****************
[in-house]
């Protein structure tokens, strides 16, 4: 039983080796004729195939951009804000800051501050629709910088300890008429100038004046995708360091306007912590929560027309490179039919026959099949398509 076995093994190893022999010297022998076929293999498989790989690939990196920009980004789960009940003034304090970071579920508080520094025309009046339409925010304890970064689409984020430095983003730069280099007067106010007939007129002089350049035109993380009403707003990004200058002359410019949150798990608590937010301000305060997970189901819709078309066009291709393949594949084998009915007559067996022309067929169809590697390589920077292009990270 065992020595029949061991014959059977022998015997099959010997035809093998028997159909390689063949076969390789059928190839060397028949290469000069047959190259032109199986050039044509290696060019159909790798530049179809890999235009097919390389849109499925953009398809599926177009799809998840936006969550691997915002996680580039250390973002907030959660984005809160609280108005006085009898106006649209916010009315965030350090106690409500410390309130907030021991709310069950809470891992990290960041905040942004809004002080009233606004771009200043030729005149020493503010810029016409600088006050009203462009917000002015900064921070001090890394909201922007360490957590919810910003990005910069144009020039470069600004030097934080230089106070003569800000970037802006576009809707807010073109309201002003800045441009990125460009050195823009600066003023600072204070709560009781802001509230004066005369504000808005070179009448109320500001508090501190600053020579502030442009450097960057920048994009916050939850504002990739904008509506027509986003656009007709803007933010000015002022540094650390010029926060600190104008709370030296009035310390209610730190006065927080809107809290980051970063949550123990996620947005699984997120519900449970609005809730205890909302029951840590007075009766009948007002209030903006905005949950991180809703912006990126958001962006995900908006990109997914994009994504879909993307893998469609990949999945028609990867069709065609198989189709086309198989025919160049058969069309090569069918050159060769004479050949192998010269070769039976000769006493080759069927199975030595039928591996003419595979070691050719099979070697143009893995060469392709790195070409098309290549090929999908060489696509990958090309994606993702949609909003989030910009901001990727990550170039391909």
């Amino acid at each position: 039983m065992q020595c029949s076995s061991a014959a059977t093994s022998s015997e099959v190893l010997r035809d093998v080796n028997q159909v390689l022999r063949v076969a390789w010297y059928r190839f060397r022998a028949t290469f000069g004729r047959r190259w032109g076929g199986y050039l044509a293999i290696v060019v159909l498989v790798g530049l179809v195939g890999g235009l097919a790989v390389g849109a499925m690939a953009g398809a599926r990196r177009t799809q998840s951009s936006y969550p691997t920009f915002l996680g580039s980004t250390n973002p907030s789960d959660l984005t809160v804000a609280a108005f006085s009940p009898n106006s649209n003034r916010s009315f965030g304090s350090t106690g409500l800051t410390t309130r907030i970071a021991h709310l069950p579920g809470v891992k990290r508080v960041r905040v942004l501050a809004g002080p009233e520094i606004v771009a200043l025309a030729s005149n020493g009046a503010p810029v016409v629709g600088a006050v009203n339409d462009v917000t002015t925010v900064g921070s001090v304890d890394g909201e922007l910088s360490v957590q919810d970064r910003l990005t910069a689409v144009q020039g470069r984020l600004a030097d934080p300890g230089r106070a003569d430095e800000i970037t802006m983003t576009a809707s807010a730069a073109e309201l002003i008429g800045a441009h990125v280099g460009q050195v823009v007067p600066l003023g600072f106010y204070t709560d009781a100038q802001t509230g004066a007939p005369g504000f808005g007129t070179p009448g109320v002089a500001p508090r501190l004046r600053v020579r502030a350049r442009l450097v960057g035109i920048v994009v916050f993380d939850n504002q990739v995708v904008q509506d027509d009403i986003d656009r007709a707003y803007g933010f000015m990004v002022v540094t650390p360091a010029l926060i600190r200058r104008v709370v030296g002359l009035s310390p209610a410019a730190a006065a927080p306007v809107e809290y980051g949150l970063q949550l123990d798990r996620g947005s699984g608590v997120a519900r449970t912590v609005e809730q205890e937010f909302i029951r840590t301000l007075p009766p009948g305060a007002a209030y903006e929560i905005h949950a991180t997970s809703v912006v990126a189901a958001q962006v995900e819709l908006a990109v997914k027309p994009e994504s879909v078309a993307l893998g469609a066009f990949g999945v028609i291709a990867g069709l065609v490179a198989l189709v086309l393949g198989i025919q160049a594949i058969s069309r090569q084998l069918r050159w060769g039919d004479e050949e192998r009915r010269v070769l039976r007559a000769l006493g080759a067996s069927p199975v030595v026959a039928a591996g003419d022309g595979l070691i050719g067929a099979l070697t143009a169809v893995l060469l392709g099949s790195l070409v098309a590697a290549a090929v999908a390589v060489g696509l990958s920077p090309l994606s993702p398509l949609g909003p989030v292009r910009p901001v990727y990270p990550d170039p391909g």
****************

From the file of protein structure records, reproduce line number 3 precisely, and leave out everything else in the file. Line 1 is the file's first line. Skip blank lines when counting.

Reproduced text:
């Amino acid at each position: 039983m065992q020595c029949s076995s061991a014959a059977t093994s022998s015997e099959v190893l010997r035809d093998v080796n028997q159909v390689l022999r063949v076969a390789w010297y059928r190839f060397r022998a028949t290469f000069g004729r047959r190259w032109g076929g199986y050039l044509a293999i290696v060019v159909l498989v790798g530049l179809v195939g890999g235009l097919a790989v390389g849109a499925m690939a953009g398809a599926r990196r177009t799809q998840s951009s936006y969550p691997t920009f915002l996680g580039s980004t250390n973002p907030s789960d959660l984005t809160v804000a609280a108005f006085s009940p009898n106006s649209n003034r916010s009315f965030g304090s350090t106690g409500l800051t410390t309130r907030i970071a021991h709310l069950p579920g809470v891992k990290r508080v960041r905040v942004l501050a809004g002080p009233e520094i606004v771009a200043l025309a030729s005149n020493g009046a503010p810029v016409v629709g600088a006050v009203n339409d462009v917000t002015t925010v900064g921070s001090v304890d890394g909201e922007l910088s360490v957590q919810d970064r910003l990005t910069a689409v144009q020039g470069r984020l600004a030097d934080p300890g230089r106070a003569d430095e800000i970037t802006m983003t576009a809707s807010a730069a073109e309201l002003i008429g800045a441009h990125v280099g460009q050195v823009v007067p600066l003023g600072f106010y204070t709560d009781a100038q802001t509230g004066a007939p005369g504000f808005g007129t070179p009448g109320v002089a500001p508090r501190l004046r600053v020579r502030a350049r442009l450097v960057g035109i920048v994009v916050f993380d939850n504002q990739v995708v904008q509506d027509d009403i986003d656009r007709a707003y803007g933010f000015m990004v002022v540094t650390p360091a010029l926060i600190r200058r104008v709370v030296g002359l009035s310390p209610a410019a730190a006065a927080p306007v809107e809290y980051g949150l970063q949550l123990d798990r996620g947005s699984g608590v997120a519900r449970t912590v609005e809730q205890e937010f909302i029951r840590t301000l007075p009766p009948g305060a007002a209030y903006e929560i905005h949950a991180t997970s809703v912006v990126a189901a958001q962006v995900e819709l908006a990109v997914k027309p994009e994504s879909v078309a993307l893998g469609a066009f990949g999945v028609i291709a990867g069709l065609v490179a198989l189709v086309l393949g198989i025919q160049a594949i058969s069309r090569q084998l069918r050159w060769g039919d004479e050949e192998r009915r010269v070769l039976r007559a000769l006493g080759a067996s069927p199975v030595v026959a039928a591996g003419d022309g595979l070691i050719g067929a099979l070697t143009a169809v893995l060469l392709g099949s790195l070409v098309a590697a290549a090929v999908a390589v060489g696509l990958s920077p090309l994606s993702p398509l949609g909003p989030v292009r910009p901001v990727y990270p990550d170039p391909g």